Debugging autocommitted objects

Recently we are receiving more incidents that production data magically disappears from multiple applications. After researching we found out that the missing data is related to objects that are removed from the database due to the auto-committed 'feature' from Mendix. We could determine this based on the warning about the auto-committed objects on logout of a user session. So now that we know from the log message the data is deleted because of auto committing, and we also know which objects and how many are auto committed, it is still not always trivial to find and fix the cause. How can we, in a big and complex project, in a structural way, find our missing commit actions ? For debugging this behaviour I really miss more information for example a path in the log message showing the 'stacktrace' like: Object 'x' is autocomitted as a result of a commit of object 'y' in flow 'Module.CommitY' But maybe more important I would like to find a way to prevent this behaviour, for example by a error or warning in Mendix if the 'wrong' commit behaviour is detected.    
3 answers

Auto commit entries are stored in the following table: system$autocommitentry

You’ll find there the ids of autocommitted objects and eventually the type of objects that are not properly committed.

Then you just need to search where those objects are created in the model and ensure they are explicitly committed.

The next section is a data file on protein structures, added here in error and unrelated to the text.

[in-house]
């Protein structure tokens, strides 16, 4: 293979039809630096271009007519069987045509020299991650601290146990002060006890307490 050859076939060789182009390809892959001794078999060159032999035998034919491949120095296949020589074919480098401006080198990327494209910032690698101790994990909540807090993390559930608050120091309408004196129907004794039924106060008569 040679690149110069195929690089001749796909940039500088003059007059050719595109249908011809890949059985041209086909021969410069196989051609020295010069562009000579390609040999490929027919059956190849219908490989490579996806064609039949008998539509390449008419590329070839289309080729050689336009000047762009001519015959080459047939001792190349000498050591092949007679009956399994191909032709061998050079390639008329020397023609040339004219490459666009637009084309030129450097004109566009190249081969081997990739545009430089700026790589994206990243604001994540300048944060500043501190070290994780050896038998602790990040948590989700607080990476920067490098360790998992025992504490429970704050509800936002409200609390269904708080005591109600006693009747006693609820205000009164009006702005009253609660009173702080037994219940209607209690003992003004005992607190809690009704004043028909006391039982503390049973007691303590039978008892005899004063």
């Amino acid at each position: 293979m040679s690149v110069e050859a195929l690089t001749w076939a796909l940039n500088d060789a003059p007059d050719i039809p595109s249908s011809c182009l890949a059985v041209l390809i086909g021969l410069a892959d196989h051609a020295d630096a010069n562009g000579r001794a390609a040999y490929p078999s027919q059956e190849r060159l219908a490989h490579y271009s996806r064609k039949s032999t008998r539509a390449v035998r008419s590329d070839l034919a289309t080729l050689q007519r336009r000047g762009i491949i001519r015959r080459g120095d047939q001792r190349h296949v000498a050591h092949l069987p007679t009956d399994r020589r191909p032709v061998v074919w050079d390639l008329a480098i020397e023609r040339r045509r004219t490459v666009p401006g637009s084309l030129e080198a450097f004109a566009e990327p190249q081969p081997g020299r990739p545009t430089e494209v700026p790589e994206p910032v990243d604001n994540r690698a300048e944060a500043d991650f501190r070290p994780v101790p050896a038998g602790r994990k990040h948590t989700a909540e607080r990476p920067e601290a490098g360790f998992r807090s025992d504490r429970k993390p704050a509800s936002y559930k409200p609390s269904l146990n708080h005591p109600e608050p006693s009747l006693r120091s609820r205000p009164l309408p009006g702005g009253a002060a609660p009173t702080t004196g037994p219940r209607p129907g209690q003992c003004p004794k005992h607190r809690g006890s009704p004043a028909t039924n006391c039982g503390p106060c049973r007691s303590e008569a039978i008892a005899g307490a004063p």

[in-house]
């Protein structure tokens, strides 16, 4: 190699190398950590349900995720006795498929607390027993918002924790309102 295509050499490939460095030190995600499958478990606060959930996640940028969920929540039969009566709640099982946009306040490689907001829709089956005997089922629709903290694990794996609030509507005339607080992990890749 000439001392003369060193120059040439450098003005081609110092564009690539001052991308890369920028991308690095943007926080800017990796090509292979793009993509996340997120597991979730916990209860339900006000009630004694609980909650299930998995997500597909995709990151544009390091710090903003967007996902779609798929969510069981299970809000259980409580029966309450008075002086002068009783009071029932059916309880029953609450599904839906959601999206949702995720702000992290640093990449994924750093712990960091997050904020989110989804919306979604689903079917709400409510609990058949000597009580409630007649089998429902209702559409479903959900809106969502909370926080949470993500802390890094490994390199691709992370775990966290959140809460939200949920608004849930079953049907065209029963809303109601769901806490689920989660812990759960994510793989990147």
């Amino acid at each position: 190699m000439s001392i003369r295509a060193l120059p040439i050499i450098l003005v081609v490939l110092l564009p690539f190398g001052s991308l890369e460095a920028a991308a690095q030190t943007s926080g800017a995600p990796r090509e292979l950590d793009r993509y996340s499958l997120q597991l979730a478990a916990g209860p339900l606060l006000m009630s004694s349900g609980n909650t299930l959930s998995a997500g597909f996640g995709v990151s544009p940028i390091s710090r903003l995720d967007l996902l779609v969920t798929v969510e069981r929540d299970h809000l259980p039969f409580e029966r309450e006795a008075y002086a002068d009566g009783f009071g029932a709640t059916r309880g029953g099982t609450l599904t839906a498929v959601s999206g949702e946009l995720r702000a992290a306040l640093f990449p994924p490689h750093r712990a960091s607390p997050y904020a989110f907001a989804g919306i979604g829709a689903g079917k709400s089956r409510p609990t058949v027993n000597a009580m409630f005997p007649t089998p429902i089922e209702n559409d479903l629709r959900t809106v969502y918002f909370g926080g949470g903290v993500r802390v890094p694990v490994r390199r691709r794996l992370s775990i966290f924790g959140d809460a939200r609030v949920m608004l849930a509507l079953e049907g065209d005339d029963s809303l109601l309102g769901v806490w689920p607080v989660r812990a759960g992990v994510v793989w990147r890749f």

In my case, they were caused by the ExcelImporter when I generate templates directly from the model instead of using the UI.



The issue isn't the autocommit feature, but the lack of correct committing in your own model.
โ€‹Autocommit does only exists to ensure that when you commit an object (owner of the association) with a reference to a not (yet) committed object to ensure that the association is correctly stored in the database.
BUT you still need to commit the autocommitted object. Never ever trust the autocommit as a full commit.
So when dealing with referenced data in a microflow, commit everything in a commit activity explicitly.

I guess that the lognodes connectionbus_Update and/or DataStorage_QueryHandling  will provide info about autocommits



Trace back to the microflow where the data got changed and commit the data right then and there.

Autocommit is a (too) complex feature that often leads to unexpected results. Therefor it is a good thing that autocommit is about to get replaced by something better (hopefully), see
You might want to upvote that idea.